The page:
Planar headphones are an attempt to change those harsh design constraints, but the planar headphones I owned or used in the past were fragile, easily overloaded, and uncomfortable for long-term use. (I tried Stax and owned AT electrets; the later needed to be driven by a power amp.) The reports I've seen on Gearspace about modern versions seem much the same: They buzz and they break.

It's better to check mixes on several different sounding pairs of cans than rely on one uber-expensive pair which will still have flaws. At a minimum, you need an open-backed pair for mixing and a closed-back pair for overdubs. Also, never make decisions on stereo image or reverb levels using cans. You must have some kind of monitor speakers, even if they're only small nearfields, to do that.

The (Mass)Drop game is as follows: They aggregate an agreed minimum number of paid-in-advance customers for a "group buy" at some kind of a discount. The product is usually changed in some superficial way to avoid competing with established retail outlets and pricing. It might be as simple as a different model designation and color way. That's what allows the HD6xx to sell for $200 instead of $400. The manufacturer gets a bunch of guaranteed orders and payment before they even contract the production build, and they can't be accused of undercutting their dealer channel because it's "not the same thing". They also get to experiment with a variation in product features and pricing that yields valuable information about the "demand curve" to inform future product management decisions. If the "drop" is a big success, they might decide to introduce a very similar product into the retail chain, as happened with the Grace Design m900.

David
Old 4 weeks ago
  #28
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The Drop headphones are identical to the HD650 but this is an 'open secret' they can't publish that. It's just a way to save some money. They are not that loud to outside listeners, but sure, they are louder than closed back cans. If you need to block out environmental noise from your ears, yes closed back is the way to go.

Smart choice on the SPL. I didn't even know about that one! SPL makes fantastic gear.

It looks like you can record two channels into the Marc One USB interface. Either a left, and a right. Or a sum of all four input jacks mixed down to two, with a little dip switch you can toggle.
Old 4 weeks ago | Show parent
  #29
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Thanks to all! Truly grateful for your sharing😺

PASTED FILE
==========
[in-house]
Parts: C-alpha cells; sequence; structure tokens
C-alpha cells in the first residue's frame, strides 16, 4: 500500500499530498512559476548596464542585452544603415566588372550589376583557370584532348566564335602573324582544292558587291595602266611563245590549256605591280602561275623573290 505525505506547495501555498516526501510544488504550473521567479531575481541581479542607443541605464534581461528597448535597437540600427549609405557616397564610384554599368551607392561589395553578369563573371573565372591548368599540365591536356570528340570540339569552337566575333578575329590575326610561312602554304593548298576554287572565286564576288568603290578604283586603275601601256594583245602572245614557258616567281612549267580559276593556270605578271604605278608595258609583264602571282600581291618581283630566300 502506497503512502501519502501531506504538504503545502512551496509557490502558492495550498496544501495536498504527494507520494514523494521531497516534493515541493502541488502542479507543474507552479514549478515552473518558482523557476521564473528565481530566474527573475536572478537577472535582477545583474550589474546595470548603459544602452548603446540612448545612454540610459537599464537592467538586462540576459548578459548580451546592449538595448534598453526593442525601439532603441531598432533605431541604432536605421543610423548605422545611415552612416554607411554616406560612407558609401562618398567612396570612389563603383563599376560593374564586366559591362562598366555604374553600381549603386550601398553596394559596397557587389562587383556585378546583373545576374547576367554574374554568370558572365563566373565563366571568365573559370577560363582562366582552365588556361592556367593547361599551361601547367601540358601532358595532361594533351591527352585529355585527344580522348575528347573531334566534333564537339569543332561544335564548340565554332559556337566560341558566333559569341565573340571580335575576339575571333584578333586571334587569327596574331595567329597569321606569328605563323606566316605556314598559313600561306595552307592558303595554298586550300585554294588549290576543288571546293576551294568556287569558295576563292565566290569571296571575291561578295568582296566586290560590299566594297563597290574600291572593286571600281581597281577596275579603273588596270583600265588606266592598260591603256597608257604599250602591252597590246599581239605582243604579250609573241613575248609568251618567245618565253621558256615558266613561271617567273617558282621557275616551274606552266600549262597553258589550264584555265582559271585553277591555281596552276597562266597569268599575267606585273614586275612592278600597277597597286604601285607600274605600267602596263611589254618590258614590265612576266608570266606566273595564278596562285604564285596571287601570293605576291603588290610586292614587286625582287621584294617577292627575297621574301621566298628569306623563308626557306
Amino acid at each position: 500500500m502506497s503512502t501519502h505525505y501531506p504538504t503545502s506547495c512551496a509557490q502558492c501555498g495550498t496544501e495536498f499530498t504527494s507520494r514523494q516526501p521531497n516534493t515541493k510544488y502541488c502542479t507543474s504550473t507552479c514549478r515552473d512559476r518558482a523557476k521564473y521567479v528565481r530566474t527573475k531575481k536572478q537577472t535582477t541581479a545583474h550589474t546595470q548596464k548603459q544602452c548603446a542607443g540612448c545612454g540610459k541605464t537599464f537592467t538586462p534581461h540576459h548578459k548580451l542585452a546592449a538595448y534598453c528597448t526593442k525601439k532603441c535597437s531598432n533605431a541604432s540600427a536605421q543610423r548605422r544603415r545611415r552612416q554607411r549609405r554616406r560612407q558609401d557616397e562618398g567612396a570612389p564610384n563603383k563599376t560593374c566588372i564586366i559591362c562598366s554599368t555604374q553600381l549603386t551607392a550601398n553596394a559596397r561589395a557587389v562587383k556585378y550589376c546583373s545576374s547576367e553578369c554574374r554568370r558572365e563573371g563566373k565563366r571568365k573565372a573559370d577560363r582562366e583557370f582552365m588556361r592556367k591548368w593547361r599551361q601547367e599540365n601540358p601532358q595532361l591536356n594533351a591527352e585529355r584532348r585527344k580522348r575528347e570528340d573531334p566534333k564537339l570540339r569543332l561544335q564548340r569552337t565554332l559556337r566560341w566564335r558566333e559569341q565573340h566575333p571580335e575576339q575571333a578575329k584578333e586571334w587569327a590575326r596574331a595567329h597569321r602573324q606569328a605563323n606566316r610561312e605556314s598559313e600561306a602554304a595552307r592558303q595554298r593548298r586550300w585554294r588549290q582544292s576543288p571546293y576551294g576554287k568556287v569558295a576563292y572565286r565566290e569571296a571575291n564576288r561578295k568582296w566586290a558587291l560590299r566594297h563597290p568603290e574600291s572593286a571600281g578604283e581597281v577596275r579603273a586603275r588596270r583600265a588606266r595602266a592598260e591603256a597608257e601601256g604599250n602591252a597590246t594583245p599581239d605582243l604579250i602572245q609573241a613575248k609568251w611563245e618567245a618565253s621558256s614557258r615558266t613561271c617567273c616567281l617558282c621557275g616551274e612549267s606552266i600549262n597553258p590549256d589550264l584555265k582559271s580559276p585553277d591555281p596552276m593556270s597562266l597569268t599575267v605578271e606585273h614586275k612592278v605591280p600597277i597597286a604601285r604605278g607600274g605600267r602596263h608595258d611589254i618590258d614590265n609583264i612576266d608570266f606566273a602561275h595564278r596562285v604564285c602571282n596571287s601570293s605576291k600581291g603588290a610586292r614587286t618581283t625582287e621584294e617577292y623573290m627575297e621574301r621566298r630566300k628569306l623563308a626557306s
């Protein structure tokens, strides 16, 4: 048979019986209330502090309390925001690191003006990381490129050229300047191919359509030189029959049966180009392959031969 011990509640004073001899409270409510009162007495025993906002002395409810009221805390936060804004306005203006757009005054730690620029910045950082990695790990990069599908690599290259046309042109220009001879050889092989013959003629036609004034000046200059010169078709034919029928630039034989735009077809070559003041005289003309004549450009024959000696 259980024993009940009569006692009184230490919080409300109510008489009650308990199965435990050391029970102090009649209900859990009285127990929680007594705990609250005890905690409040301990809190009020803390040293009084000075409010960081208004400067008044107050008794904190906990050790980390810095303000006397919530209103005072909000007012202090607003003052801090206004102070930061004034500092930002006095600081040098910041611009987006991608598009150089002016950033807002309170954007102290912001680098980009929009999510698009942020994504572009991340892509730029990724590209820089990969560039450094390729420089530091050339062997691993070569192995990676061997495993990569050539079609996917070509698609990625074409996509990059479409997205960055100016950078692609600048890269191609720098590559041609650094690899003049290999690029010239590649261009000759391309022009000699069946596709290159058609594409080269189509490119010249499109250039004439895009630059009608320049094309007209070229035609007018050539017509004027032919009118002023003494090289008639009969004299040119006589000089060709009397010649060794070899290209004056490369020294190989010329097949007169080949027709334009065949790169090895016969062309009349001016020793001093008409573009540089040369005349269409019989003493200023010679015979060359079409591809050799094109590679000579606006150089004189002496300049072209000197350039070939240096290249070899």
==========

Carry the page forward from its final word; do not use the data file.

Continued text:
Old 4 weeks ago
  #30
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Not sure if you need commercial grade results, but I guess you do.
Even though your setup is quite OK, I’d get a nice mic first, a pro preamp and the HD600 instead of the, more colored, HD650.
The M88 is a good mic, I’d keep that.

I’ve mixed lots of tracks for clients featuring the mics and pres you have, never used the Saffire.
In my opinion, the digital card of the ISA is very good, the ISA One pre is average and the TB12 useable, yet not really up there with the pro preamps.

I’d probably get a Great River (or, if you want clear and cheap, a DAV BG-1) or similar and a nice tube mic. The Sony C100 is also a great choice for a mic.
Go on YouTube and listen to AEA videos of brass recorded with their mics and DAV preamps. Beautiful, musical sounds.
If you can reach to Pueblo preamp prices, even better!
Also the AEA ribbon mics are popular with engineers recording brass as are the Royers and Coles.

If you start with such a solid sound any decent clear converter will do just fine.
Any RME would be fine for example.
I have great respect for EMU 404 usb, great clear conversion, mostly on DAC, dead cheap now second hand, and I mean DEAD cheap.
Just make sure it works with your OS, even though it works on Win10, I think it maxes out on 10.6 on OSX?
(If you use Logic-X it won’t work for sure).

Is it a Prism? Hell no!
But I’d rather have tracks recorded with a proper mic and preamp mixed through e.g. an EMU, than the ISA (One) or TB12 with the NTV.

First get the recording chain right, to have solid, robust sounding tracks to start with.
That is if your room is right.
Then, after all these are sorted out upgrade you ADC/DACs.
The way I see it, there’s little to gain from upgrading to high-end conversion, if you use enthusiast-level mics and preamps.
Just my opinion.

Good luck